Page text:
The U.S. Securities and Exchange Commission will launch a website providing extensive data on equity market trades that will provide insight into the world of high-speed electronic trading, its chief said on Wednesday.
Regulators hope the move will help inform a contentious debate about whether high-frequency trading puts ordinary investors at a disadvantage and should face new regulations or monitoring.
“We expect this new tool to transform the debate on market structure by focusing as never before on data, not anecdote,” SEC Chair Mary Jo White said in an excerpt of remarks to be delivered before an industry group of traders.
The new website will “promote a fuller empirical understanding of the equity markets” by giving the public access to “key market metrics and trends” based on billions of records aggregated by the SEC, she said.
“With the click of a mouse, results will be available in clear, easy-to-read charts and graphs,” White said in her remarks.
The announcement of the website, which will go live next week, comes as the SEC continues its broader review of equity market structure and whether new reforms are needed.
White had said during her confirmation hearing that market structure matters, including an examination of issues surrounding high-frequency trading, would be one of her main priorities as head of the SEC.
Last month, White called the chief executives of the major exchanges to Washington for a closed-door meeting to discuss new rules in the wake of a major software glitch with Nasdaq’s stock quote processor that led to a three-hour trading halt.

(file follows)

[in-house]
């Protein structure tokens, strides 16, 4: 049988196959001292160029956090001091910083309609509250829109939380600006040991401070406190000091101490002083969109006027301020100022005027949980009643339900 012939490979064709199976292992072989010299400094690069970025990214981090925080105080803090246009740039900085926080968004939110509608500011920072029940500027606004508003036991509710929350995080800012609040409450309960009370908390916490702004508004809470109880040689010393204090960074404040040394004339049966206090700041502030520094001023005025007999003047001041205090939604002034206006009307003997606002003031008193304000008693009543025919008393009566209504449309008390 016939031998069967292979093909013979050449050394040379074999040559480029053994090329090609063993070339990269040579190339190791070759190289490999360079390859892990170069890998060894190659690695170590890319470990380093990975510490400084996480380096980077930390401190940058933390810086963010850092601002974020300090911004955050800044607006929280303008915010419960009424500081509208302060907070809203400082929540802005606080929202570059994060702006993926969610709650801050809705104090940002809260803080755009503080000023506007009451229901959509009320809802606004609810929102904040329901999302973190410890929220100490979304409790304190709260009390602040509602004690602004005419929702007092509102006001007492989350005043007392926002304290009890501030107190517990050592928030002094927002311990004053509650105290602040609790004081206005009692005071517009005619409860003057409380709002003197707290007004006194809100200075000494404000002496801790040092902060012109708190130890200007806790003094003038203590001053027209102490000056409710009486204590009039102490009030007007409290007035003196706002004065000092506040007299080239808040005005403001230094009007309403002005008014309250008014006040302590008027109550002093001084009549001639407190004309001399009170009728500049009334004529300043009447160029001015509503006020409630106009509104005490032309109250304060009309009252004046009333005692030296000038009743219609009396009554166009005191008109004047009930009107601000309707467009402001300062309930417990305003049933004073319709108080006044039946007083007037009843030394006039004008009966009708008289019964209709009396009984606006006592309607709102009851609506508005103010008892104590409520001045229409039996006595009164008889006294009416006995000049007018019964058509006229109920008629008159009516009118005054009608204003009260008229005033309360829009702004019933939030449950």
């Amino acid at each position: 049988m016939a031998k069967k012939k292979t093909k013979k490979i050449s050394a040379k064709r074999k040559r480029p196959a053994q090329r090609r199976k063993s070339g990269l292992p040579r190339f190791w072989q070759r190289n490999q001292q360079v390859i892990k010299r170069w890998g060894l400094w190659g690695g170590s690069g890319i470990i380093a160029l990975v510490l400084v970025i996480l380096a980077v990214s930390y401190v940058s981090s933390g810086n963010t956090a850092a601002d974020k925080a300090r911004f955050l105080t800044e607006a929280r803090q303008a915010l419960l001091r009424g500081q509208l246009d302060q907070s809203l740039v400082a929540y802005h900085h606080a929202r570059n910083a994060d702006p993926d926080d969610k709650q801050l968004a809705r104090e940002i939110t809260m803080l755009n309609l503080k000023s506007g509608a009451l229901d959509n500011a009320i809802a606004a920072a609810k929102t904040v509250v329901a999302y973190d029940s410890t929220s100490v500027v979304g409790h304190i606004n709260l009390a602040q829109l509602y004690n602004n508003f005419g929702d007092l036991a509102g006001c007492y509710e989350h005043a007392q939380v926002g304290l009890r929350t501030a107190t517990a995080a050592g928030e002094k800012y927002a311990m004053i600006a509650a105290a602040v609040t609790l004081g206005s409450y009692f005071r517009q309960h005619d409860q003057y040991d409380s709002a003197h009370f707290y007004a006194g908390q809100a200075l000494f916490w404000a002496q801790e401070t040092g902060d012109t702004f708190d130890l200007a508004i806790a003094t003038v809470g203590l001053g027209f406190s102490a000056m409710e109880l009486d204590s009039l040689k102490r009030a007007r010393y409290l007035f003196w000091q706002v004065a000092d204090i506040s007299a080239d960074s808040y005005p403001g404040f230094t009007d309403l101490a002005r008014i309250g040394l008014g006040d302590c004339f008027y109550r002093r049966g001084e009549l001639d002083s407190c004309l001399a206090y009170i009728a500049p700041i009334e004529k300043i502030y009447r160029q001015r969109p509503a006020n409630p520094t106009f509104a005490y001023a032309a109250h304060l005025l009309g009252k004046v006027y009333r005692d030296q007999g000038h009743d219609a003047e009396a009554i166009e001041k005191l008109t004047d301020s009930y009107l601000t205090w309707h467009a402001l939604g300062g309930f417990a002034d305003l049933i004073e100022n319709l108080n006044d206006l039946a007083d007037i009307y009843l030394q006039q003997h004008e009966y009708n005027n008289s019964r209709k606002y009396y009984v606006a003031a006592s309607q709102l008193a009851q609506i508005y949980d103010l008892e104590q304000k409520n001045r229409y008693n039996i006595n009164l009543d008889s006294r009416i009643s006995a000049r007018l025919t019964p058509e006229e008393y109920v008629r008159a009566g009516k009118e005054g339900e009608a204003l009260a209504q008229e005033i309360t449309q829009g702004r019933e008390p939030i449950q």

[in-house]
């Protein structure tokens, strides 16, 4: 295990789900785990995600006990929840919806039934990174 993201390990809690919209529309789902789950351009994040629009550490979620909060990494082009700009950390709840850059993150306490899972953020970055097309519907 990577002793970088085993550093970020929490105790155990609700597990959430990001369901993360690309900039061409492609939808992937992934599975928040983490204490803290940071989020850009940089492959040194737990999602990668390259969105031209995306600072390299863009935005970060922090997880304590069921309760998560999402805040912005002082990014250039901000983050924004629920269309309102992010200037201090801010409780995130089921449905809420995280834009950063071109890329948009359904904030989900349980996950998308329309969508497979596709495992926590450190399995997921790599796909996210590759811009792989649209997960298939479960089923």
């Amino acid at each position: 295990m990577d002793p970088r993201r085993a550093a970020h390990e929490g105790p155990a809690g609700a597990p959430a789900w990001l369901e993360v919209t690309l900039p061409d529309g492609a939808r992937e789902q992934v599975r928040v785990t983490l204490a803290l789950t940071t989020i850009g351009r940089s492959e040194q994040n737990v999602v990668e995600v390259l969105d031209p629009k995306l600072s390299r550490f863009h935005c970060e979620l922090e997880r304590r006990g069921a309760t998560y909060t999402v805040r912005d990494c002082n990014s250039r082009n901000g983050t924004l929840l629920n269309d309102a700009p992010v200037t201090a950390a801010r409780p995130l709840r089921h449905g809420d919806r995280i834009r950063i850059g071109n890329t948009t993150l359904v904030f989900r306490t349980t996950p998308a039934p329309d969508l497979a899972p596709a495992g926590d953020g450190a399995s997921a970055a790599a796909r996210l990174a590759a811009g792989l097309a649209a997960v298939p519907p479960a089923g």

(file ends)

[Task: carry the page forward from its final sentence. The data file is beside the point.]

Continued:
Among the reforms on the table are “kill switches” that could be deployed to stop trading in the wake of a technology glitch.
The SEC’s new market data website will give the public the ability to examine in detail the various quotes, cancellations and executed trades that flood the country’s 13 exchanges.
A visualization page on the site will allow users to plot charts and graphs to see historic trends.
The site can be used to measure how quickly orders were filled or compare how often orders that entered the market were actually executed versus how many were canceled.
The data on the SEC’s website, while voluminous, represents just a snapshot of the billion records that SEC receives each day through its new system, known as Market Information Data Analytics, or MIDAS, which began operating fully in January.
MIDAS gives the SEC a real-time way to collect and analyze all of the quote and trading data from the public tapes for equities and options, and from the same proprietary data feeds that high-frequency traders use.
The MIDAS system itself was developed by Tradeworx, a high-frequency trading firm based in Red Bank, New Jersey.
The SEC for years has been under pressure to make equity market structure reforms, especially in the wake of the May 6, 2010, “flash crash” in which the Dow Jones Industrial Average plunged more than 700 points before rebounding.
Although regulators later determined that high-speed traders were not directly to blame for the event, it sparked a broader debate about their role in the markets and whether their practice of rapidly cancelling trades to test for market interest was adversely impacting ordinary investors.